Feature-oriented positioning

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Feature-oriented positioning (FOP)[1][2][3][4][5] is a method of precise movement of the scanning microscope probe across the surface under investigation. With this method, surface features (objects) are used as reference points for microscope probe attachment. Actually, FOP is a simplified variant of the feature-oriented scanning (FOS). With FOP, no topographical image of a surface is acquired. Instead, a probe movement by surface features is only carried out from the start surface point A (neighborhood of the start feature) to the destination point B (neighborhood of the destination feature) along some route that goes through intermediate features of the surface. The method may also be referred to by another name — object-oriented positioning (OOP).

To be distinguished are a "blind" FOP when the coordinates of features used for probe movement are unknown in advance and FOP by existing feature "map" when the relative coordinates of all features are known, for example, in case they were obtained during preliminary FOS. Probe movement by a navigation structure is a combination of the above-pointed methods.

FOP method may be used in bottom-up nanofabrication to implement high-precision movement of the nanolithograph/nanoassembler probe along the substrate surface. Moreover, once made along some route, FOP may be then exactly repeated the required number of times. After movement in the specified position, an influence on the surface or manipulation of a surface object (nanoparticle, molecule, atom) is performed. All the operations are carried out in automatic mode. With multiprobe instruments, FOP approach allows to apply any number of specialized technological and/or analytical probes successively to a surface feature/object or to a specified point of the feature/object neighborhood. That opens a prospect for building a complex nanofabrication consisting of a large number of technological, measuring, and checking operations.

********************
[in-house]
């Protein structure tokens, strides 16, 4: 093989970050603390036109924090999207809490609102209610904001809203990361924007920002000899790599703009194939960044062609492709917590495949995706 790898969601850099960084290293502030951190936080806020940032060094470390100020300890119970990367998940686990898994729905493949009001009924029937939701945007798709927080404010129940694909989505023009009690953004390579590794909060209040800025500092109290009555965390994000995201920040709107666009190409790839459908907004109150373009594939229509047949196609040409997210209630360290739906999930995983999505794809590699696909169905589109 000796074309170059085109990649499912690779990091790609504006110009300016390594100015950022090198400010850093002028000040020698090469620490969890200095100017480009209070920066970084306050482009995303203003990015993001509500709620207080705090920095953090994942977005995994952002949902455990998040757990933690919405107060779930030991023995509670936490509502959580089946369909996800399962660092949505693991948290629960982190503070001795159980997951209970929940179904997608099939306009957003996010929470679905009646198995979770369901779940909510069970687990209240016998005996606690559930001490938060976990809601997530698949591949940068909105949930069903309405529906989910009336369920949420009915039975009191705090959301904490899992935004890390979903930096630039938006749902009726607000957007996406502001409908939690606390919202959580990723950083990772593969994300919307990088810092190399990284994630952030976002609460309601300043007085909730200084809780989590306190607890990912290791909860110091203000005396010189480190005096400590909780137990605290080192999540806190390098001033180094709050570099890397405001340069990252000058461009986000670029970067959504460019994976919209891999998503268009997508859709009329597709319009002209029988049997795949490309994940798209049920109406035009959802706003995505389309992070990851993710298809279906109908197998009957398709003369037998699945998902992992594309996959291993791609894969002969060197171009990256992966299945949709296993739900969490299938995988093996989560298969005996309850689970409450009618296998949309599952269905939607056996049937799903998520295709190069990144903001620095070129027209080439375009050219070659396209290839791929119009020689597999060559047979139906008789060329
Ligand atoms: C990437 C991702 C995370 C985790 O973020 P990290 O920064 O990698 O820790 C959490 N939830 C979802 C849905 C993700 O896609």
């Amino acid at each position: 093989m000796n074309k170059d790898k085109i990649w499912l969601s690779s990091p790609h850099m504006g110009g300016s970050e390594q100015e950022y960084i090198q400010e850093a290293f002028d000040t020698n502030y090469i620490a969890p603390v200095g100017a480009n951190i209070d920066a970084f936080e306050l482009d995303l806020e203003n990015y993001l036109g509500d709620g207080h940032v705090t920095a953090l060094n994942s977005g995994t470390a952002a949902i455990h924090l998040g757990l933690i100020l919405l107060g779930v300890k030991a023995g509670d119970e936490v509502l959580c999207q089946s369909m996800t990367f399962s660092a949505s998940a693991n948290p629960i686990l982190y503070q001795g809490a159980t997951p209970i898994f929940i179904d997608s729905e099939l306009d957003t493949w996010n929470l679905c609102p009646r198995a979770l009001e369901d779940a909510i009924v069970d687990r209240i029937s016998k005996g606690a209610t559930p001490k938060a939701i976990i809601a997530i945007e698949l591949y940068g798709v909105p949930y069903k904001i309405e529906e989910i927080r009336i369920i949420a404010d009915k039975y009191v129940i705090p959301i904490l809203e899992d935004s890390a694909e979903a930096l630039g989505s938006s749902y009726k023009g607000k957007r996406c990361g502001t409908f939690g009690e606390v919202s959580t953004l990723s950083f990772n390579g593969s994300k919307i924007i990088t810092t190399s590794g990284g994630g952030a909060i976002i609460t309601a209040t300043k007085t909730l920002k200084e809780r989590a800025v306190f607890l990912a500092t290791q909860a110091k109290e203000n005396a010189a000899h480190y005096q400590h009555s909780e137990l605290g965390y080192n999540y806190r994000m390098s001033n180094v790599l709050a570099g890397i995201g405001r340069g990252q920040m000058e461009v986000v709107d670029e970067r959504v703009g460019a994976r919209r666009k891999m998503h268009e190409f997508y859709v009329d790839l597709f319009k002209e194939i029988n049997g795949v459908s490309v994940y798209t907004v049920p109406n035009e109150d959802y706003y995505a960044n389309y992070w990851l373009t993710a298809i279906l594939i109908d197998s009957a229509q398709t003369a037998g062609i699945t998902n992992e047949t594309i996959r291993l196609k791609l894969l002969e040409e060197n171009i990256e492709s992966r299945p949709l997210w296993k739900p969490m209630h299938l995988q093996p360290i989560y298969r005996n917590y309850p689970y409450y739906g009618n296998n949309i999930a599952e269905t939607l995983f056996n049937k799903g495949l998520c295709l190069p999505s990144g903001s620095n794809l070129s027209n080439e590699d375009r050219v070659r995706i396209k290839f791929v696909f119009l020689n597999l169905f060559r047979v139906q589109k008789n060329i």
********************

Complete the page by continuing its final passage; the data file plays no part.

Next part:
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References[edit]

  1. ^ R. V. Lapshin (2004). "Feature-oriented scanning methodology for probe microscopy and nanotechnology" (PDF). Nanotechnology (UK: IOP) 15 (9): 1135–1151. Bibcode:2004Nanot..15.1135L. doi:10.1088/0957-4484/15/9/006. ISSN 0957-4484. 
  2. ^ R. V. Lapshin (2011). "Feature-oriented scanning probe microscopy". In H. S. Nalwa. Encyclopedia of Nanoscience and Nanotechnology (PDF) 14. USA: American Scientific Publishers. pp. 105–115. ISBN 1-58883-163-9. 
  3. ^ R. Lapshin (2014). "Feature-oriented scanning probe microscopy: precision measurements, nanometrology, bottom-up nanotechnologies" (PDF). Electronics: Science, Technology, Business (Russian Federation: Technosphera Publishers) (Special issue “50 years of the Institute of Physical Problems”): 94–106. ISSN 1992-4178.  (in Russian).
  4. ^ D. W. Pohl, R. Möller (1988). ""Tracking" tunneling microscopy" (PDF). Review of Scientific Instruments (USA: AIP Publishing) 59 (6): 840–842. doi:10.1063/1.1139790. ISSN 0034-6748. 
  5. ^ B. S. Swartzentruber (1996). "Direct measurement of surface diffusion using atom-tracking scanning tunneling microscopy" (PDF). Physical Review Letters (USA: American Physical Society) 76 (3): 459–462. doi:10.1103/PhysRevLett.76.459. ISSN 0031-9007. PMID 10061462. 

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